There's a real getting-to-know-you quality to Brent Cobb's new album, "Providence Canyon," which hits stores and streaming Friday.
It's there in the often autobiographical songs like the title cut or "Come Home Soon," a song written from the experience of one of his first major tours and a longing to get back to his South Georgia home of Ellaville. There's a particularly confessional passage about getting pass-out drunk with people he did not know that Cobb said absolutely happened, in a Rolling Stone Country story.
Then there's what he chooses to write and sing about: how he tells the story of late musician Wayne Mills in "King of Alabama" or the sobering party tunes, "Mornin's Gonna Come" and "Sucker for a Good Time."
But most of all, there's the ease of the whole thing. From the funky groove of "If I Don't See Ya" to the album closing "Ain't a Road Too Long," with its staccato, spoken delivery, to songs like "High in the Country" and "Lorene" that take you back to peaceful, easy AC country of the 1970s, "Providence Canyon" goes down smooth.
And Cobb is someone you may want to get to know, as he'll spend a good chunk of this year the same way he spent last: opening for Chris Stapleton, including the Johnson Countian's late October stand at Rupp Arena. Far from an opener you have to tolerate until the main act shows up, based on this album, Cobb should be seen as icing for Stapleton fans; and chance to see an up-and-comer who shares more than concert venues with Stapleton.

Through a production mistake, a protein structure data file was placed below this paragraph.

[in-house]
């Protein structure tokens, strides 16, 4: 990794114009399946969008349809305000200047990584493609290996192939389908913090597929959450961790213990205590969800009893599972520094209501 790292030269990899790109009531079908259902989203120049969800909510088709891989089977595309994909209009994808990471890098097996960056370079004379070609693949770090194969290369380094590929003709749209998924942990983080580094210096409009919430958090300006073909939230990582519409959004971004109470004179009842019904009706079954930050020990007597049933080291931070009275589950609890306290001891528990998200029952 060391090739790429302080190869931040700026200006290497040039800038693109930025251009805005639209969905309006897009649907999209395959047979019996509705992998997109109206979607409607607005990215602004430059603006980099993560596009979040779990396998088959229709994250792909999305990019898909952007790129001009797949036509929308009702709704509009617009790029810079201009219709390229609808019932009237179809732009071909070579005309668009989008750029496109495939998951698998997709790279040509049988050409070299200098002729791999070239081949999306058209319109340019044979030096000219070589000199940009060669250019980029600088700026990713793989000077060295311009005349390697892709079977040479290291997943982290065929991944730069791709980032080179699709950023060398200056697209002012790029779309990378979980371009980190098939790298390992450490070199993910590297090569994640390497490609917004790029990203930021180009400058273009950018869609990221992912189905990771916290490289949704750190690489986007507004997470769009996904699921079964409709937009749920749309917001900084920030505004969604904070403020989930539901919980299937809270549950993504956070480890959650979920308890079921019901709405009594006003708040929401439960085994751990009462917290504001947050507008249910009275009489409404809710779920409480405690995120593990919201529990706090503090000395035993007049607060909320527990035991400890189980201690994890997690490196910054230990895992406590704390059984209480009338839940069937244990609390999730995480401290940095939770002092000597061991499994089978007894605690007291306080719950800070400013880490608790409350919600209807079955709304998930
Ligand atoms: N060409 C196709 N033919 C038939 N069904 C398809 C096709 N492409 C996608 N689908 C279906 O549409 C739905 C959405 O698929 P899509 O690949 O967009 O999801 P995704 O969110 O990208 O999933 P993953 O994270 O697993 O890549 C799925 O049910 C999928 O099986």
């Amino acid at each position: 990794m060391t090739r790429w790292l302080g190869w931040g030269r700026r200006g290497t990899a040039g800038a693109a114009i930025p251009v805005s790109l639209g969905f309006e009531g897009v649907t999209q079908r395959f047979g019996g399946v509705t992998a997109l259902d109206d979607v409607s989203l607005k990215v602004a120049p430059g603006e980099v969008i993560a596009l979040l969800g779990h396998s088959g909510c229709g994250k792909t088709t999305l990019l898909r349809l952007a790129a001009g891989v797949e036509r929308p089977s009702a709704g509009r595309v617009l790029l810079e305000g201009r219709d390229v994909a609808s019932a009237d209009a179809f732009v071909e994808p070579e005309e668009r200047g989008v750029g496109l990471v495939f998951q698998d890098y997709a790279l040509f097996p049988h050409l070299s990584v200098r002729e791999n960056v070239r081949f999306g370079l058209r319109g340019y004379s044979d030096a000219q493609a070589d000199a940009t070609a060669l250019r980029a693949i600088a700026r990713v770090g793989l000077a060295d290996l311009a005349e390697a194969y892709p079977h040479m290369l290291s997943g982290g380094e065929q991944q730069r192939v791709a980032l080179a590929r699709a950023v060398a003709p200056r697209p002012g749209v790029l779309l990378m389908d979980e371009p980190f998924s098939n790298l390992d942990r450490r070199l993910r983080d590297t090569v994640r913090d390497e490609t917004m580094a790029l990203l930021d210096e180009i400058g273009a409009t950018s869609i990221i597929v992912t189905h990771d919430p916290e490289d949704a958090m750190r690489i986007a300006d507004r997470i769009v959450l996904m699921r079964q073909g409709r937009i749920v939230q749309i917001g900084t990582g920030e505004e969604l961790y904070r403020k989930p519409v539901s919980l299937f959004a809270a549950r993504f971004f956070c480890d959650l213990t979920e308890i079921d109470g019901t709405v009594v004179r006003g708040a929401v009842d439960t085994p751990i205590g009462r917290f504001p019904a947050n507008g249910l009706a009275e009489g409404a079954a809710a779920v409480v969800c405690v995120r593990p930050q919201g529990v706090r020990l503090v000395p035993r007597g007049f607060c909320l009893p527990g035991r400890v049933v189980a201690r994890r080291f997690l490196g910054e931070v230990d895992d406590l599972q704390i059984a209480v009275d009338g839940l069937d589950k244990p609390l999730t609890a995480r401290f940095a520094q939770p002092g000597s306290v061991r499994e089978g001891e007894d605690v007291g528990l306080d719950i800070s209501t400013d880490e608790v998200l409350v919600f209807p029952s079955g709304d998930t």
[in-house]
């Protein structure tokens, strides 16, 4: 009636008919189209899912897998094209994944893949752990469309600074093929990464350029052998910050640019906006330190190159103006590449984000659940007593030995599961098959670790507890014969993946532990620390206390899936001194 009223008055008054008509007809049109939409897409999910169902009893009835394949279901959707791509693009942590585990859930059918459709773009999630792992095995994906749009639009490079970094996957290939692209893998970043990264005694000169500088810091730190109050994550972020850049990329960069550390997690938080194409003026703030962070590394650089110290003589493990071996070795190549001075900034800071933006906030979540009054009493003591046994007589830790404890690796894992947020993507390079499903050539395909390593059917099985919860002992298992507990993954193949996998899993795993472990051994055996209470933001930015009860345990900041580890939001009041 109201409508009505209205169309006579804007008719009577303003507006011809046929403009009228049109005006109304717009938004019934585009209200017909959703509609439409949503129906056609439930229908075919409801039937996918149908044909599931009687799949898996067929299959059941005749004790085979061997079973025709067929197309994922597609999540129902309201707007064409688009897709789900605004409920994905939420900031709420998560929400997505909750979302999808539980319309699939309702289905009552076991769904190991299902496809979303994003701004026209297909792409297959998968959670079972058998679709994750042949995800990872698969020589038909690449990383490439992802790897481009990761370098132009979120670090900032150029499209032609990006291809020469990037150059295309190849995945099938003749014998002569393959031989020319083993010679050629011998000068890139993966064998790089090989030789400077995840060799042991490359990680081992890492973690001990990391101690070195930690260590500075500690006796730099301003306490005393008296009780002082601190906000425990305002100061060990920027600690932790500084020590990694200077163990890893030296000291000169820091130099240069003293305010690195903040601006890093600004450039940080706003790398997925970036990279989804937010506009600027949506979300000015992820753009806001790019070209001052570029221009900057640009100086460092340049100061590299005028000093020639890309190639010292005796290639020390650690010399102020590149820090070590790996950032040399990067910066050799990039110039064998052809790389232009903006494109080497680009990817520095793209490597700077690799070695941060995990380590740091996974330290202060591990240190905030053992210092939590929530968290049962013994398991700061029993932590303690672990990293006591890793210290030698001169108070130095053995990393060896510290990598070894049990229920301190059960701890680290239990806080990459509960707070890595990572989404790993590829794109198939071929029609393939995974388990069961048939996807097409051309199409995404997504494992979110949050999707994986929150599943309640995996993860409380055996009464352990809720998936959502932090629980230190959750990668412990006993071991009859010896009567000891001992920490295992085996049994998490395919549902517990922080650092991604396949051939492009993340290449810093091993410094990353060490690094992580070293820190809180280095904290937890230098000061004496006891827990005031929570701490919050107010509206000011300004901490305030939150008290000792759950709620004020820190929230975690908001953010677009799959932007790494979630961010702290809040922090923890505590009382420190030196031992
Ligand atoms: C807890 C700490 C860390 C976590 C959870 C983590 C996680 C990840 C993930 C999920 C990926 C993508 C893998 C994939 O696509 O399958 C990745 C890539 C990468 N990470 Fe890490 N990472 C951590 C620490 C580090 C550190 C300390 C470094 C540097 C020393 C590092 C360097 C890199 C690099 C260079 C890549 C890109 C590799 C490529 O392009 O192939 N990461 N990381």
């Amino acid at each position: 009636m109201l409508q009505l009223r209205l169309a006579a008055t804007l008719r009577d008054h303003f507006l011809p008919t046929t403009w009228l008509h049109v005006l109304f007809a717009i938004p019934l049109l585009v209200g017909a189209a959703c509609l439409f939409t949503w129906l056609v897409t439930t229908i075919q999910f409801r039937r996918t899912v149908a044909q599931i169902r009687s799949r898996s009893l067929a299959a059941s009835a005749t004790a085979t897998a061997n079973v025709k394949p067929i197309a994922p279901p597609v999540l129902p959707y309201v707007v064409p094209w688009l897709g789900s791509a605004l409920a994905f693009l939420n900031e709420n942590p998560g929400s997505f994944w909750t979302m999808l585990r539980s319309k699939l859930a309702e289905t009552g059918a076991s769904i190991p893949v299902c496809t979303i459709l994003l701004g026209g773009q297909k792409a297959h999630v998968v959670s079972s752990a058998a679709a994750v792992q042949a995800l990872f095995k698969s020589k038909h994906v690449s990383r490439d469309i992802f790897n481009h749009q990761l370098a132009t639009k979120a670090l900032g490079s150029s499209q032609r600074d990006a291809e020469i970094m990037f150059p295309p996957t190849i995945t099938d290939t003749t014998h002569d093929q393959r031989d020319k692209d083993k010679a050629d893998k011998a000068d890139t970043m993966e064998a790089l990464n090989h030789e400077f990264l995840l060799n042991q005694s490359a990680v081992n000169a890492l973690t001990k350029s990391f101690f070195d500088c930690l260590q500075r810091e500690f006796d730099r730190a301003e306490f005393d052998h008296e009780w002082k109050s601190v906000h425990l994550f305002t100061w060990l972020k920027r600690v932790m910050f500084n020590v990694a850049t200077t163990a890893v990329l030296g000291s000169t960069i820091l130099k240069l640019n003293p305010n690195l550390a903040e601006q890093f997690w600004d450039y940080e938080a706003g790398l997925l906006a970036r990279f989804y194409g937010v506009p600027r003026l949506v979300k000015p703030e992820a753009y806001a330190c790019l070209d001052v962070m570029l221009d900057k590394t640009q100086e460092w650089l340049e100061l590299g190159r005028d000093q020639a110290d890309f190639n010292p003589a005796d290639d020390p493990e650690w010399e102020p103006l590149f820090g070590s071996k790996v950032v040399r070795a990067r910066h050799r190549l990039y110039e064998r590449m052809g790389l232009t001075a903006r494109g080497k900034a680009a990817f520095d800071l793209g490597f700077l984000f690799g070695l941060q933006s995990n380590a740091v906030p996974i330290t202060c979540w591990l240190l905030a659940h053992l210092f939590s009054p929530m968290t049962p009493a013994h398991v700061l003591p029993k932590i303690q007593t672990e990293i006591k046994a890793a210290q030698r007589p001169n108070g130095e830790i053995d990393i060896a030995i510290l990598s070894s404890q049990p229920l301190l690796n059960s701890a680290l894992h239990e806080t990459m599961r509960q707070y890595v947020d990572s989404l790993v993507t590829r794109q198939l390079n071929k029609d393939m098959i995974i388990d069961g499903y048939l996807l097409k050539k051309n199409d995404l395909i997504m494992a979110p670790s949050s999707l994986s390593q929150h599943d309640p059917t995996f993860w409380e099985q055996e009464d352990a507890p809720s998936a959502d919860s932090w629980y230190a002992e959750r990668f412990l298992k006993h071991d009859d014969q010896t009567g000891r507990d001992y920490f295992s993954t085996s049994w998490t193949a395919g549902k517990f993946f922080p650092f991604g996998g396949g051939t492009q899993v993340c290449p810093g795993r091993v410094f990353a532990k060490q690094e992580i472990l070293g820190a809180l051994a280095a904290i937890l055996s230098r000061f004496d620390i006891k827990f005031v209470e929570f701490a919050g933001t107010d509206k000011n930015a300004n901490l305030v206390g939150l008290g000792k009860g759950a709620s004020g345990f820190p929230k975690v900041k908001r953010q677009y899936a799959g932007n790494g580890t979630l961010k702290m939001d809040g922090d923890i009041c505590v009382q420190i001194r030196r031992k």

All of Cobb's efforts thus far have been produced by his cousin, country and Americana uber producer Dave Cobb, who has guided all three of Stapleton's solo efforts to the top of the charts.
More than Stapleton, or even Cobb's Low Country labelmates like Anderson East and Brandi Carlile, Cobb will make you forget bro country ever happened. Cobb has said he was going for a bigger sound on this album because he is opening arena shows. Just accessing the rhythms around him in Southern funk and soul, Cobb achieves what the Florida Georgia Lines of the world are grasping at by trying to appropriate other sounds.
This album is what you get when you're not trying to hard, or at least, you don't sound like you're trying too hard.